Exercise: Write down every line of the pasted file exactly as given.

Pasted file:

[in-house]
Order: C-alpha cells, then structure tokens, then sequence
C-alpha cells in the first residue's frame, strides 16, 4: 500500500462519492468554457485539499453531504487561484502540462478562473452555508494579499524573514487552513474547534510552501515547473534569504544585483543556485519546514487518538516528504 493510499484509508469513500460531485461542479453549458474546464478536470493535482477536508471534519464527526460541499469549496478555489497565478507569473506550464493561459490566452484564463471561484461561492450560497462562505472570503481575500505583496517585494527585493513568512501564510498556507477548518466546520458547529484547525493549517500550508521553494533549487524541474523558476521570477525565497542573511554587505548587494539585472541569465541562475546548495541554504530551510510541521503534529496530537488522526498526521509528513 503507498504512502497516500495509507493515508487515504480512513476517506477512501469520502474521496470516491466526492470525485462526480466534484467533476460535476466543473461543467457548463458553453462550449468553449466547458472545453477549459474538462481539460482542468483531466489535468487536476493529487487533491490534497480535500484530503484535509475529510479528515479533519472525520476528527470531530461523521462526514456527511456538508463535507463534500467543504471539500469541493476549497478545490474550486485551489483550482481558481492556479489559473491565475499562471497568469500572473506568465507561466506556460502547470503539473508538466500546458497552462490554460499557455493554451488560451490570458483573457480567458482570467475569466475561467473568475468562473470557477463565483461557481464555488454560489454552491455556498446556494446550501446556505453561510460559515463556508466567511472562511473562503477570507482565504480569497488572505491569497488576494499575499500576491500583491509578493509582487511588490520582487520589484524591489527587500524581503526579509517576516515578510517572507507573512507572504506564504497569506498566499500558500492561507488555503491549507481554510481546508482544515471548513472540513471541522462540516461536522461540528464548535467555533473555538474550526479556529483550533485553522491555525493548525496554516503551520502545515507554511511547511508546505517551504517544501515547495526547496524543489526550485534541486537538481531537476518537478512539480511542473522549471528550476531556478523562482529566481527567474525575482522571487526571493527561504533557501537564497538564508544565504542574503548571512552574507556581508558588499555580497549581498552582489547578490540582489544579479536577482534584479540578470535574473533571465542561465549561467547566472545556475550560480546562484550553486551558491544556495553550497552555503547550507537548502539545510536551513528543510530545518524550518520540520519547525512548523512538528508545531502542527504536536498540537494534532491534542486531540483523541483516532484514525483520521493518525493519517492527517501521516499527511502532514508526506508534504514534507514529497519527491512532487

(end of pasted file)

[in-house]
Order: C-alpha cells, then structure tokens, then sequence
C-alpha cells in the first residue's frame, strides 16, 4: 500500500462519492468554457485539499453531504487561484502540462478562473452555508494579499524573514487552513474547534510552501515547473534569504544585483543556485519546514487518538516528504 493510499484509508469513500460531485461542479453549458474546464478536470493535482477536508471534519464527526460541499469549496478555489497565478507569473506550464493561459490566452484564463471561484461561492450560497462562505472570503481575500505583496517585494527585493513568512501564510498556507477548518466546520458547529484547525493549517500550508521553494533549487524541474523558476521570477525565497542573511554587505548587494539585472541569465541562475546548495541554504530551510510541521503534529496530537488522526498526521509528513 503507498504512502497516500495509507493515508487515504480512513476517506477512501469520502474521496470516491466526492470525485462526480466534484467533476460535476466543473461543467457548463458553453462550449468553449466547458472545453477549459474538462481539460482542468483531466489535468487536476493529487487533491490534497480535500484530503484535509475529510479528515479533519472525520476528527470531530461523521462526514456527511456538508463535507463534500467543504471539500469541493476549497478545490474550486485551489483550482481558481492556479489559473491565475499562471497568469500572473506568465507561466506556460502547470503539473508538466500546458497552462490554460499557455493554451488560451490570458483573457480567458482570467475569466475561467473568475468562473470557477463565483461557481464555488454560489454552491455556498446556494446550501446556505453561510460559515463556508466567511472562511473562503477570507482565504480569497488572505491569497488576494499575499500576491500583491509578493509582487511588490520582487520589484524591489527587500524581503526579509517576516515578510517572507507573512507572504506564504497569506498566499500558500492561507488555503491549507481554510481546508482544515471548513472540513471541522462540516461536522461540528464548535467555533473555538474550526479556529483550533485553522491555525493548525496554516503551520502545515507554511511547511508546505517551504517544501515547495526547496524543489526550485534541486537538481531537476518537478512539480511542473522549471528550476531556478523562482529566481527567474525575482522571487526571493527561504533557501537564497538564508544565504542574503548571512552574507556581508558588499555580497549581498552582489547578490540582489544579479536577482534584479540578470535574473533571465542561465549561467547566472545556475550560480546562484550553486551558491544556495553550497552555503547550507537548502539545510536551513528543510530545518524550518520540520519547525512548523512538528508545531502542527504536536498540537494534532491534542486531540483523541483516532484514525483520521493518525493519517492527517501521516499527511502532514508526506508534504514534507514529497519527491512532487